Eventually, when it's done with its food, then it fruits out the mushrooms, and that's what people are eating. The fruit of the mushroom is kind of like an apple off an apple tree.

Andrew Carter (00:21:17):

So when you buy a mushroom on the shelf, it's part of the reproductive cycle. It's not actually the living organism, the living organism is in the mycelium, and that's a fibrous sort of net that exists everywhere. It's under the ground. There's different kinds of it. The type that we grow, again, these Saprotrophic mushrooms, but there's fungi that have relationships with trees, mycorrhizal relationships, there's other types of fungi that have different relationships with their environment, but the mycelium network exists all over the place, and I'm sure you can go down a wormhole just talking about that. But that's the living thing that we're trying to cultivate, that then eventually fruits in our spaces.

Andrew Carter (00:22:00):

And so what we figured out, we figured out a bunch of stuff, but the technology itself really, is extremely good at running the fruiting cycle of the mycelium. And so inside of each of those mini farms, as well as our large facilities, they capture tons of data and then push them to our own servers. We're running our own analysis of what's going on in that space. And we're trying to not only replicate climates that these mushrooms are from, but modify those climates, so they're even better for these mushrooms, in whatever environment that they're in, and that's unfortunately kind of complicated.

Andrew Carter (00:22:36):

The mushrooms generally want cool temperatures, high humidity and high airflow. They release CO2, but they don't really like being around too much CO2. And so all those things individually, are not that complicated, but once you're trying to do them together, especially when you're trying to be efficient with your use of resources, like we are, it's way too complicated, and so we have to develop our own ways of doing it.

Andrew Carter (00:23:00):

And we're not the only mushroom farm out there. Obviously, there's a whole industry, but we couldn't find any control system out there doing exactly what we wanted, and so I started building it, but we have a whole engineering team now that's built the whole entire thing, and now we have granted patents on it as well. But it's the same system that's applied to our larger facilities, the macro farms, just in a larger footprint, but all of that data gets pushed into this large database that we're collecting on all varieties that we grow. And so it just makes us smarter and smarter, and grow better and better, as we continue to scale.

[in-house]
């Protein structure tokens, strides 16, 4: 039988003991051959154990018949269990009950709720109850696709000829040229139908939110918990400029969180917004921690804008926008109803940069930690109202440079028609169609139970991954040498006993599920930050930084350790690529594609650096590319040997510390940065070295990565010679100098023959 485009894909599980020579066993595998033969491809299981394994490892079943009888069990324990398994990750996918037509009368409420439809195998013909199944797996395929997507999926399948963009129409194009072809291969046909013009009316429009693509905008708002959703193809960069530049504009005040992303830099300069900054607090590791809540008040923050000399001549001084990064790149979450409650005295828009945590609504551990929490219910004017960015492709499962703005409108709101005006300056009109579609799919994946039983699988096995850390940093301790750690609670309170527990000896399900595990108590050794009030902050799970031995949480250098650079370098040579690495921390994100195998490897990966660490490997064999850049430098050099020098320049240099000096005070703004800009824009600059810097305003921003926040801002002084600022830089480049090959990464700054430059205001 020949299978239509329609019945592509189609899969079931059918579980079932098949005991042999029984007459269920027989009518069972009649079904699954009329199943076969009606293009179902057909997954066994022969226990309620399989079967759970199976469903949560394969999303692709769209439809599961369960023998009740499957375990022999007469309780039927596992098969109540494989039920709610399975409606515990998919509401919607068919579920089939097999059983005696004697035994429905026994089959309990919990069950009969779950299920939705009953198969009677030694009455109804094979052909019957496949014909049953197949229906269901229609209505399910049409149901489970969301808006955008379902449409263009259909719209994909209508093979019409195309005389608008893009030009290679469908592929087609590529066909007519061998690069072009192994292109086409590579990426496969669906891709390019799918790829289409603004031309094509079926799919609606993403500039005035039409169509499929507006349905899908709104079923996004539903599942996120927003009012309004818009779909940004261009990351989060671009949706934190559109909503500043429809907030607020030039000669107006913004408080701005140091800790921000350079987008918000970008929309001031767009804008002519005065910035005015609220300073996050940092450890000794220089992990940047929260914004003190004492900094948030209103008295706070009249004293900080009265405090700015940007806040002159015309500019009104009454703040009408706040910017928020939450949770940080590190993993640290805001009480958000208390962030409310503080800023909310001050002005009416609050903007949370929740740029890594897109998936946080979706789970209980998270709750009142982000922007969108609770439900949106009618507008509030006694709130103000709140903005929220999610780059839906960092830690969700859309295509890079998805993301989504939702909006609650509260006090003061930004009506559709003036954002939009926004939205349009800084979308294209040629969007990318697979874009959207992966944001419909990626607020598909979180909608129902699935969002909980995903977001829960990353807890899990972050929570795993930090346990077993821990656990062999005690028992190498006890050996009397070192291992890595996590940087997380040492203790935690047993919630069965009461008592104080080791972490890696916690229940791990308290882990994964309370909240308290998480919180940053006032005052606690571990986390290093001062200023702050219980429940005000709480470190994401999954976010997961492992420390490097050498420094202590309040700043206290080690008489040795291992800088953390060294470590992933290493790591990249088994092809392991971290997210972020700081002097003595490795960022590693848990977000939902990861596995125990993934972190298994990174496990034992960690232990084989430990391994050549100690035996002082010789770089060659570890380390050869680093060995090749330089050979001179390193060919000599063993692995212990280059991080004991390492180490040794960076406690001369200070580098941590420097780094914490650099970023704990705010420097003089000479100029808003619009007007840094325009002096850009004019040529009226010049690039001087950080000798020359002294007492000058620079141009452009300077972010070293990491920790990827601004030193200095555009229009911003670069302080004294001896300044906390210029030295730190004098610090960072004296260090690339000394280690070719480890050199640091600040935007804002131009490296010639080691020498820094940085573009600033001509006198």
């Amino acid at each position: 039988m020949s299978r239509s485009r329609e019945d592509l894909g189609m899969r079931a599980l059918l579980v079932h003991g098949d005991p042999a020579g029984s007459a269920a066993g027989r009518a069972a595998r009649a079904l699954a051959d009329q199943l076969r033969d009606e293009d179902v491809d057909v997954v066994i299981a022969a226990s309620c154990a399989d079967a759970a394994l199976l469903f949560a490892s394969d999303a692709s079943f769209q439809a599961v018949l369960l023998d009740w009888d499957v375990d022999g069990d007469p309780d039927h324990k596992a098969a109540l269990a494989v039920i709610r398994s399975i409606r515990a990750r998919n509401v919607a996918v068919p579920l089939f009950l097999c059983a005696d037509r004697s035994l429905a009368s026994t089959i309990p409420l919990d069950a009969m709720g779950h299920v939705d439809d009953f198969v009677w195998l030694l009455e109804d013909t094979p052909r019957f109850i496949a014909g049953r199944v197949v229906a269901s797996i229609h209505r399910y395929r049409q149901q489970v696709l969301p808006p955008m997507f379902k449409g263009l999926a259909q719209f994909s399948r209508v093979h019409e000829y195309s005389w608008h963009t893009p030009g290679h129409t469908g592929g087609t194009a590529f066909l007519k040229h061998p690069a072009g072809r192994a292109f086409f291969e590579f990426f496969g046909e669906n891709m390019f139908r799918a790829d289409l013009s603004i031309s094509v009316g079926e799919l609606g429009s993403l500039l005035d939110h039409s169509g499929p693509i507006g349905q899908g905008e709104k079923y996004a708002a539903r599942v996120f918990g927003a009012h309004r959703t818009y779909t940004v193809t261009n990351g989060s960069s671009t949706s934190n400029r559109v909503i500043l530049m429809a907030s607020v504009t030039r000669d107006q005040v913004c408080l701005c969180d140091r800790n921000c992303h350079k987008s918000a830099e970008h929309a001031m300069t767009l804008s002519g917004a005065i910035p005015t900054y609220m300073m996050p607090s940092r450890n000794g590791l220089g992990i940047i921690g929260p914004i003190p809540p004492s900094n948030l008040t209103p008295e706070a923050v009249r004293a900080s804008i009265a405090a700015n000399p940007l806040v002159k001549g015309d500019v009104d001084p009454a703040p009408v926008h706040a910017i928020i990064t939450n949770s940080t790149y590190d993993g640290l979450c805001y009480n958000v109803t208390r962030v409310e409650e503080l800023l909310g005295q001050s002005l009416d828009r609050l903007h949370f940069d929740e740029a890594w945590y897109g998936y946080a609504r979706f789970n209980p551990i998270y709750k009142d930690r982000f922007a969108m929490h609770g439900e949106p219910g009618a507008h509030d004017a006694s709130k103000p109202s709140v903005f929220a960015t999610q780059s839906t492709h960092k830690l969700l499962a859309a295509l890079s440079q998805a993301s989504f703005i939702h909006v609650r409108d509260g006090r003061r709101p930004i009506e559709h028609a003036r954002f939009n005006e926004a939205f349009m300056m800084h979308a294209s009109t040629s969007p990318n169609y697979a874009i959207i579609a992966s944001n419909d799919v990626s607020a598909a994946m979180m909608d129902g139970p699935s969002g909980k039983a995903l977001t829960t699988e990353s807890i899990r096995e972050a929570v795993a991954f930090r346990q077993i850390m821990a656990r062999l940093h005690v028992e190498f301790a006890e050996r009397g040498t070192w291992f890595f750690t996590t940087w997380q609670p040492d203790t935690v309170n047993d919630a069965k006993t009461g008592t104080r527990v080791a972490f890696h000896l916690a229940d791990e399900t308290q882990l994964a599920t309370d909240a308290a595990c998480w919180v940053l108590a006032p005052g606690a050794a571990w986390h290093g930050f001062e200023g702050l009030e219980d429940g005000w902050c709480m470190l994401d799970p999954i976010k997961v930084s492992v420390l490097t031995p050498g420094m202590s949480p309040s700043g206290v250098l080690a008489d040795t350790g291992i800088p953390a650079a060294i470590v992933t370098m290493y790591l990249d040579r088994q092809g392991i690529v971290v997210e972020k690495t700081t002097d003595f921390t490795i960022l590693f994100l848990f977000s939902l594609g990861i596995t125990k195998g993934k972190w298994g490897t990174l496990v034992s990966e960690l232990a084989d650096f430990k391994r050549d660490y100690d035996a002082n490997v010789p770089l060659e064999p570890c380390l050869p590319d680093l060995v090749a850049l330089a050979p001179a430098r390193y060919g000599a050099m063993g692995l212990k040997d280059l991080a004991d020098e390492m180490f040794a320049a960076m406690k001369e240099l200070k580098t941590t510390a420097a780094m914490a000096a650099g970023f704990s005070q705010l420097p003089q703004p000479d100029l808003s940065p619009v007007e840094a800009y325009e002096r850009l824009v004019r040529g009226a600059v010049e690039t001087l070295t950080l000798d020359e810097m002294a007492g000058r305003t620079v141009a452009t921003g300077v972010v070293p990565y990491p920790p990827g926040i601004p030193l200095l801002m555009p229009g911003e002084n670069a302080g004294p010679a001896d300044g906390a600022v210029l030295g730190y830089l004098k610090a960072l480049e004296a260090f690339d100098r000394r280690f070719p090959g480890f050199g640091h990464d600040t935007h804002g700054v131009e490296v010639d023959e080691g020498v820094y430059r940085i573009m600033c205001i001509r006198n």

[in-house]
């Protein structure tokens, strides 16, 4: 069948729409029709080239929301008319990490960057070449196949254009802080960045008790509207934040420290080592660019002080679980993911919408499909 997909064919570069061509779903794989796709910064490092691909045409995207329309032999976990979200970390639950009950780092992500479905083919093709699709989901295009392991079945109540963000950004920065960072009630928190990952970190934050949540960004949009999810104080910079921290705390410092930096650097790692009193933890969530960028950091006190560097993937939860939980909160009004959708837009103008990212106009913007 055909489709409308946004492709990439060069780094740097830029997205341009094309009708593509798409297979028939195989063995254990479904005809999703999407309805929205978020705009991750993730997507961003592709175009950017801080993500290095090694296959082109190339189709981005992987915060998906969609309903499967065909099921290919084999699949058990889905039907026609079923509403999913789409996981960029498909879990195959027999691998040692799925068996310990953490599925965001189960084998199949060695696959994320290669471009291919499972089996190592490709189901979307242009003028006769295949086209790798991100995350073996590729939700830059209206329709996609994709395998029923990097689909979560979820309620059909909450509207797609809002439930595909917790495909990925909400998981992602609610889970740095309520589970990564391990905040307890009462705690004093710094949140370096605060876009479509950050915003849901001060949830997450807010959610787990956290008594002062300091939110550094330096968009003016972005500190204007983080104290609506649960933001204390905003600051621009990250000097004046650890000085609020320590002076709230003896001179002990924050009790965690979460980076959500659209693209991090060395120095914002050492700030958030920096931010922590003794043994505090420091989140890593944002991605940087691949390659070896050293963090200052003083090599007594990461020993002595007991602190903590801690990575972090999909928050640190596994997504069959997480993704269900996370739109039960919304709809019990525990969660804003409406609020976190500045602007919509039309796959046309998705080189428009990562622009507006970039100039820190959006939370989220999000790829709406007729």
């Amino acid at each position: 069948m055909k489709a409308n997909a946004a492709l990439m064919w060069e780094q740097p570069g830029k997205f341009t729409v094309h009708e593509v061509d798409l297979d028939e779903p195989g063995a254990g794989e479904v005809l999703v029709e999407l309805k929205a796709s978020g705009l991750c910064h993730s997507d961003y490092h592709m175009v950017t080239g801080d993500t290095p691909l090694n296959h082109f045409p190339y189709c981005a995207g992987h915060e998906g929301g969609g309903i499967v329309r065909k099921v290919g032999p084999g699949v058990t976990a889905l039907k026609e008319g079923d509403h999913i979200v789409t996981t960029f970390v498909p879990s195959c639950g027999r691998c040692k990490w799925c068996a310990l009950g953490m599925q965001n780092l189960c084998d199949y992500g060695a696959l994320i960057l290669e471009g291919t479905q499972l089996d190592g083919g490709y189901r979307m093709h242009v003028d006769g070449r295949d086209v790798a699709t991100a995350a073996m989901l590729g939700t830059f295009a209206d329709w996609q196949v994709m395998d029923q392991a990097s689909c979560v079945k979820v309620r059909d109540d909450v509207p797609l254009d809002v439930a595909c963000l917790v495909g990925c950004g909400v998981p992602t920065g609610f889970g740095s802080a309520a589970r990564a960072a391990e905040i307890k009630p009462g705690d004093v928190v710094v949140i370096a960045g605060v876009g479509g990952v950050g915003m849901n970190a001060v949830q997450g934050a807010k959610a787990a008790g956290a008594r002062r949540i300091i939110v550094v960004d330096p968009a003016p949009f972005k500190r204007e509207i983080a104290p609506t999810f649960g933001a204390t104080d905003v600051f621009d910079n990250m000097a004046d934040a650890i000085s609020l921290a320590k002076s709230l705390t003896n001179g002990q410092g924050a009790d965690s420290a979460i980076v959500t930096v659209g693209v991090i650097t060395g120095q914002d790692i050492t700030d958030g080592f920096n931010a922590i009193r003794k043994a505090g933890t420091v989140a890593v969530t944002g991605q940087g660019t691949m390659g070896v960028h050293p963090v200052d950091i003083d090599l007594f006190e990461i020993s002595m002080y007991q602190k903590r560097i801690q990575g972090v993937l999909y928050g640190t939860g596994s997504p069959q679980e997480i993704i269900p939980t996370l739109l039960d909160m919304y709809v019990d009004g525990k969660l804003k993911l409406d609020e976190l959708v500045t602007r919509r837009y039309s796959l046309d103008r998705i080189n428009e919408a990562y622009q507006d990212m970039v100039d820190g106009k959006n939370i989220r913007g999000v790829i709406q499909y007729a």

Daniel Scrivner (00:23:35):

It's fascinating. I mean one, well, I learned a ton, I didn't know mycelium was a substrate. I want to know more about relationships, and how they have relationships. So I'll maybe ask that question in a second. I actually didn't know the mushrooms were fruit, so that's super interesting, it's part of that reproductive cycle. So I guess a couple of quick follow up questions, it would be really interesting to know more, just a little bit more about what you're talking about, your relationship and what that looks like, because I'm guessing it's maybe a little bit deeper than most people might think.

Daniel Scrivner (00:24:02):

And then kind of secondarily, if you could talk a little bit about the technology and how much it took you guys to come up with that and refine that, because it is very interesting, I think from the outside looking in, you would think... I would think you'd have a lot of control systems. I wouldn't necessarily think you would need as complex a series of sensors and database and cloud computation as you guys use, which is fascinating.

Andrew Carter (00:24:26):

Mushrooms themselves are complicated. What I find so fascinating about them is that people don't really understand them that well, and we understand a lot at Smallholds, but we also just kind of embrace the unknown and get excited about the fact that we'll never really understand them. But again, stepping back, it's always important to think of it as a kingdom, and so the mushrooms that we grow, they have their own relationship with the environment and that they're digesters.

Andrew Carter (00:24:54):

A tree falls in the woods, these organisms come and help break that tree down and turn it into nutrition, whether it's in a fruiting body form for certain types of animals, or it breaks it down so then it can go through a further decomposition process. There are some types of fungi that will do it, will come in after mushrooms like we grow, come in. It's like this whole entire process that happens through the decomposition cycle.

Andrew Carter (00:25:21):

But then there's other types of mushrooms that have more of a true relationship with plants. Those are called mycorrhizal mushrooms. People struggle to grow those. There's some work doing it in labs, but most people don't really know how to grow those, and so most of them don't fruit any mushrooms that people can eat, but there are some very popular ones like Chanterelles, for example, Matsutake, Truffles, even those are mycorrhizal relationships. And what that is, is you have a plant, and then it has the roots underground. And then the mycelium itself, creates a symbiotic relationship, so it's beneficial to both parties, with those roots.